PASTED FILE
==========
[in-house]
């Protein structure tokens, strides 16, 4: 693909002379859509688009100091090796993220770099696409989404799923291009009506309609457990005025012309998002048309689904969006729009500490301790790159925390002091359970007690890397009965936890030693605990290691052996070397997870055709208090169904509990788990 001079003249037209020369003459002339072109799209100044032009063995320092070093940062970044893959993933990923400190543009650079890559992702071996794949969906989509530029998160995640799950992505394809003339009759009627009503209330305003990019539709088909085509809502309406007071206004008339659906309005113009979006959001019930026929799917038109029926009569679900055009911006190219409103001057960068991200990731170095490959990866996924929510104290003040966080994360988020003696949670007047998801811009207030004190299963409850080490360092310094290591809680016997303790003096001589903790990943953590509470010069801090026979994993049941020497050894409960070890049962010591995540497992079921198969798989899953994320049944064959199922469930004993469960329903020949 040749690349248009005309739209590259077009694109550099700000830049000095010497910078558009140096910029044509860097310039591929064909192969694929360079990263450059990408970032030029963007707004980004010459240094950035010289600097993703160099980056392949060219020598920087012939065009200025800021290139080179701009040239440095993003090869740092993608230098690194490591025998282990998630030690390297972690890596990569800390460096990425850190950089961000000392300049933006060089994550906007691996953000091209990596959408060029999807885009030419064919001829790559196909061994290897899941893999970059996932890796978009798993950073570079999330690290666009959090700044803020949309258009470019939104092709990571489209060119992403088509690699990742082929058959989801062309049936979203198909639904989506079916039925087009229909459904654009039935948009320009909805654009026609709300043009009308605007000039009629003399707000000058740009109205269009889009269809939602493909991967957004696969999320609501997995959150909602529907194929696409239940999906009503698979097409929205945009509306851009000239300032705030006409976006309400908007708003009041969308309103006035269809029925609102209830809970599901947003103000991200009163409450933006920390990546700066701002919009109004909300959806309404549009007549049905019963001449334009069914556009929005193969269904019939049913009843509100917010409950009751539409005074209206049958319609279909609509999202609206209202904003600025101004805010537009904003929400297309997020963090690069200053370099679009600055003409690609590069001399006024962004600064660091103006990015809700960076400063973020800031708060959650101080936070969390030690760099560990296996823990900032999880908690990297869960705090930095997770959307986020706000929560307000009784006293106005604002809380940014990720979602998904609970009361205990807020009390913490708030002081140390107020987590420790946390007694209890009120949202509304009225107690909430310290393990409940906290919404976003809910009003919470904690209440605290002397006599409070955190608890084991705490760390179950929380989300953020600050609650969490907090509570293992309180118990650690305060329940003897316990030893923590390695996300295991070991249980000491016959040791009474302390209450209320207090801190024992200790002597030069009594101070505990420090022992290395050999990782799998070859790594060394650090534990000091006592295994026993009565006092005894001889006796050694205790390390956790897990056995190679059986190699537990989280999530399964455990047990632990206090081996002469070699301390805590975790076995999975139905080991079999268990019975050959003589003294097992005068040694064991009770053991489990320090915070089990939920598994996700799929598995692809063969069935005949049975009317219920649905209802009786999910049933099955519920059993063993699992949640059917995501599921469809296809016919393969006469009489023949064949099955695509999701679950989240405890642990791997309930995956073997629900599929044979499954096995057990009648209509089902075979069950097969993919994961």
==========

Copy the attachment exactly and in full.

[in-house]
């Protein structure tokens, strides 16, 4: 693909002379859509688009100091090796993220770099696409989404799923291009009506309609457990005025012309998002048309689904969006729009500490301790790159925390002091359970007690890397009965936890030693605990290691052996070397997870055709208090169904509990788990 001079003249037209020369003459002339072109799209100044032009063995320092070093940062970044893959993933990923400190543009650079890559992702071996794949969906989509530029998160995640799950992505394809003339009759009627009503209330305003990019539709088909085509809502309406007071206004008339659906309005113009979006959001019930026929799917038109029926009569679900055009911006190219409103001057960068991200990731170095490959990866996924929510104290003040966080994360988020003696949670007047998801811009207030004190299963409850080490360092310094290591809680016997303790003096001589903790990943953590509470010069801090026979994993049941020497050894409960070890049962010591995540497992079921198969798989899953994320049944064959199922469930004993469960329903020949 040749690349248009005309739209590259077009694109550099700000830049000095010497910078558009140096910029044509860097310039591929064909192969694929360079990263450059990408970032030029963007707004980004010459240094950035010289600097993703160099980056392949060219020598920087012939065009200025800021290139080179701009040239440095993003090869740092993608230098690194490591025998282990998630030690390297972690890596990569800390460096990425850190950089961000000392300049933006060089994550906007691996953000091209990596959408060029999807885009030419064919001829790559196909061994290897899941893999970059996932890796978009798993950073570079999330690290666009959090700044803020949309258009470019939104092709990571489209060119992403088509690699990742082929058959989801062309049936979203198909639904989506079916039925087009229909459904654009039935948009320009909805654009026609709300043009009308605007000039009629003399707000000058740009109205269009889009269809939602493909991967957004696969999320609501997995959150909602529907194929696409239940999906009503698979097409929205945009509306851009000239300032705030006409976006309400908007708003009041969308309103006035269809029925609102209830809970599901947003103000991200009163409450933006920390990546700066701002919009109004909300959806309404549009007549049905019963001449334009069914556009929005193969269904019939049913009843509100917010409950009751539409005074209206049958319609279909609509999202609206209202904003600025101004805010537009904003929400297309997020963090690069200053370099679009600055003409690609590069001399006024962004600064660091103006990015809700960076400063973020800031708060959650101080936070969390030690760099560990296996823990900032999880908690990297869960705090930095997770959307986020706000929560307000009784006293106005604002809380940014990720979602998904609970009361205990807020009390913490708030002081140390107020987590420790946390007694209890009120949202509304009225107690909430310290393990409940906290919404976003809910009003919470904690209440605290002397006599409070955190608890084991705490760390179950929380989300953020600050609650969490907090509570293992309180118990650690305060329940003897316990030893923590390695996300295991070991249980000491016959040791009474302390209450209320207090801190024992200790002597030069009594101070505990420090022992290395050999990782799998070859790594060394650090534990000091006592295994026993009565006092005894001889006796050694205790390390956790897990056995190679059986190699537990989280999530399964455990047990632990206090081996002469070699301390805590975790076995999975139905080991079999268990019975050959003589003294097992005068040694064991009770053991489990320090915070089990939920598994996700799929598995692809063969069935005949049975009317219920649905209802009786999910049933099955519920059993063993699992949640059917995501599921469809296809016919393969006469009489023949064949099955695509999701679950989240405890642990791997309930995956073997629900599929044979499954096995057990009648209509089902075979069950097969993919994961």